Opening against the Arnold Schwarzenegger actioner The Last Stand, Jessica Chastain's horror title Mama wound up handily winning the January weekend. The film, directed by Andres Muschietti and budgeted at $15 million, ended up with a worldwide take of more than $145 million.
'Olympus Has Fallen'
A March release date -- just several months before the bigger budget and similarly themed White House Down opened -- certainly played into the success of Olympus Has Fallen. The film, starring Aaron Eckhart and Gerard Butler, cost north of $70 million and earned more than $160 million globally.
Director Harmony Korine's Spring Breakers received mixed to favorable reviews upon its limited release before it expanded to more locations in March. The $2 million film, starring James Franco, Vanessa Hudgens and Selena Gomez, ended its theatrical run with more than $31 million worldwide.
Generally favorable reviews and a breakout performance by Chadwick Boseman led the Jackie Robinson biopic 42 to be a solid performer at the U.S. box office upon its release in April. The film, also starring Harrison Ford, was written and directed by Brian Helgeland and budgeted at $40 million. The title grossed more than $95 million domestically.
'Now You See Me'
A heist film featuring magic that few observers thought would do big business ended up proving many wrong. Now You See Me, starring Jesse Eisenberg, surprised at the domestic box office and abroad. The Summit film, budgeted at $75 million, grossed more than $350 million worldwide.
In its debut weekend in June, The Purge surprised the Owen Wilson and Vince Vaughn comedy The Internship at the box office. The high-concept horror title, starring Ethan Hawke, was made for just $3 million but eventually grossed nearly $90 million worldwide. In November, Universal and Blumhouse announced that a sequel will hit screens in June 2014.
James Wan's R-rated horror title, featuring Vera Farmiga and Patrick Wilson, scared up an impressive opening weekend take in July from the U.S. moviegoing audience. The $20 million film, which received generally positive reviews, ultimately grossed more than $315 million worldwide.
'This Is the End'
Positive word of mouth from critics and audiences propelled the Seth Rogen and Evan Goldberg apocalyptic comedy to a solid run in the United States. The star-studded film, budgeted at $32 million, grossed over $125 million worldwide.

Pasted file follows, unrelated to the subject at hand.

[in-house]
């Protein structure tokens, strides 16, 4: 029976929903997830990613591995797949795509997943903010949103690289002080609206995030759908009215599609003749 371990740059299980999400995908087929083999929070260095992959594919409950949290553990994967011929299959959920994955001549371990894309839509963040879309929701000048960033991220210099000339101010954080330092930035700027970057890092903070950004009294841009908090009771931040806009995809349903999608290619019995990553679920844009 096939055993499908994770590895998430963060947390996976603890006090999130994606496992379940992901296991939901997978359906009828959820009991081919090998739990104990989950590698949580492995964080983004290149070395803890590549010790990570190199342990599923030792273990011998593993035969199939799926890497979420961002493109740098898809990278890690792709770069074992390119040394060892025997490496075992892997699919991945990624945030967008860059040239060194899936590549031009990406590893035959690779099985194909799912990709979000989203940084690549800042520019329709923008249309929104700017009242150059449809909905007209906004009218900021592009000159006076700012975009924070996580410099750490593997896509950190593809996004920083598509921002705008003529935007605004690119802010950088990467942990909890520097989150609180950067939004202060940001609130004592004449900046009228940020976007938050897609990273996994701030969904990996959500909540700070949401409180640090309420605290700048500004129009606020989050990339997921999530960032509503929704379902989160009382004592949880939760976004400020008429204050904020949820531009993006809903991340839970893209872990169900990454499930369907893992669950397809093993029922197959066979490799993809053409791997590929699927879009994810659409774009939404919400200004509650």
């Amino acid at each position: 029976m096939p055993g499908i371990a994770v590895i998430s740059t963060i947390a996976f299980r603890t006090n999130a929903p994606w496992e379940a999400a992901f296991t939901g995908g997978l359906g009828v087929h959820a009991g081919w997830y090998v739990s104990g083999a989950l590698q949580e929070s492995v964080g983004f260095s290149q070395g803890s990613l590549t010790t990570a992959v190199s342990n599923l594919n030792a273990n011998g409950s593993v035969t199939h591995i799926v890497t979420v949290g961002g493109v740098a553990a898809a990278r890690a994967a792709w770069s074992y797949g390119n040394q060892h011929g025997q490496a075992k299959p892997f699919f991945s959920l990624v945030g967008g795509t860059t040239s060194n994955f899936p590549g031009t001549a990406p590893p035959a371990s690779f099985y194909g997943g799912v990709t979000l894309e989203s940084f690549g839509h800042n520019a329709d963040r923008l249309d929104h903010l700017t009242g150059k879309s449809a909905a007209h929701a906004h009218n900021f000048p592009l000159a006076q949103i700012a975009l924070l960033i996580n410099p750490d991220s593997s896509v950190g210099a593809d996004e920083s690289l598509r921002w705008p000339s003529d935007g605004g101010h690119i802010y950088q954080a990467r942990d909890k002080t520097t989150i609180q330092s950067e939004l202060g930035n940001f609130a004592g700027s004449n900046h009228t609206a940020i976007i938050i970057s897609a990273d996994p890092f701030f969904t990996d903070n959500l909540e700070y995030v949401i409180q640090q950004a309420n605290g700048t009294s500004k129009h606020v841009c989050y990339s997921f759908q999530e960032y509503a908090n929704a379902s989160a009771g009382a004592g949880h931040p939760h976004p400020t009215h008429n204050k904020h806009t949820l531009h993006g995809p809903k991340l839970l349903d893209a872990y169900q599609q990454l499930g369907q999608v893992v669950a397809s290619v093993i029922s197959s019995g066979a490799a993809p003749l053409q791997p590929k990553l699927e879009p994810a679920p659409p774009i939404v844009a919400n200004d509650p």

'Kevin Hart: Let Me Explain'
Kevin Hart's stand-up comedy title proved to be effective counterprogramming on a July 4 weekend that also saw the big-budget launches of Despicable Me 2 and The Lone Ranger. In total, the Summit Entertainment film managed to surprise observers with a gross of more than $30 million stateside.
'World War Z'
Bad buzz along with infamous production delays and reshoots couldn't sink Brad Pitt's political zombie epic World War Z. Better than expected reviews helped propel the Marc Forster-directed picture to a gross of more than $540 million worldwide. The brisk business for the title has helped along the development of a sequel. Paramount namedThe Impossible director Juan Antonio Bayona to helm the next installment.
'We're the Millers'
Despite receiving mixed reviews, the Jason Sudeikis and Jennifer Aniston starrer proved to be formidable at the late summer domestic box office. The Rawson Marshall Thurber film, budgeted at $37 million, surprised observers by grossing $269 million worldwide.
'Instructions Not Included'
In September, Instructions Not Included became the highest-grossing Spanish language film of all time in the U.S and broke records in Mexico. The comedy, directed by Eugenio Derbez, hit limited release in August stateside and resonated globally, earning more than $85 million in total.
The Alfonso Cuaron film premiered at the Venice Film Festival, captivated critics and achieved several box-office milestones. The $100 million film, starring Sandra Bullock and George Clooney, has collected accolades and grossed more than $640 million worldwide since its early October stateside release.
'Lee Daniels' The Butler'
A legal back-and-forth over its title didn't hurt the Lee Daniels-directed Weinstein Co. awards contender when it hit theaters in wide release in mid-August. The film, based on a true story and starring Forest Whitaker and Oprah Winfrey, was budgeted at $30 million and has since taken in $160 million at the global box office.
Since premiering at Colorado's Telluride Film Festival in August, the $46 million drama has garnered generally favorable reviews and opened strongly in a wide release stateside a month later. The film, starring Hugh Jackman, Jake Gyllenhaal and Paul Dano, has now earned more than $115 million worldwide.
The ripped-from-the-headlines story of Somali pirates hijacking a cargo ship has become a critically hailed awards contender that has also resonated with audiences. The $50 million Sony film, directed by Paul Greengrass and starring Tom Hanks and Barkhad Abdi,has already hit $200 million in worldwide receipts and will continue to play in theaters throughout Oscar season.
He's tackled Enron, Eliot Spitzer and Lance Armstrong. Now, the Oscar winner is taking aim at the controversial church (and its lawyers) as he reveals that a private investigator has been asking questions about him: "This Scientology thing — that just takes a huge set to take them on," says Armstrong. "But he has the courage to do it." Read More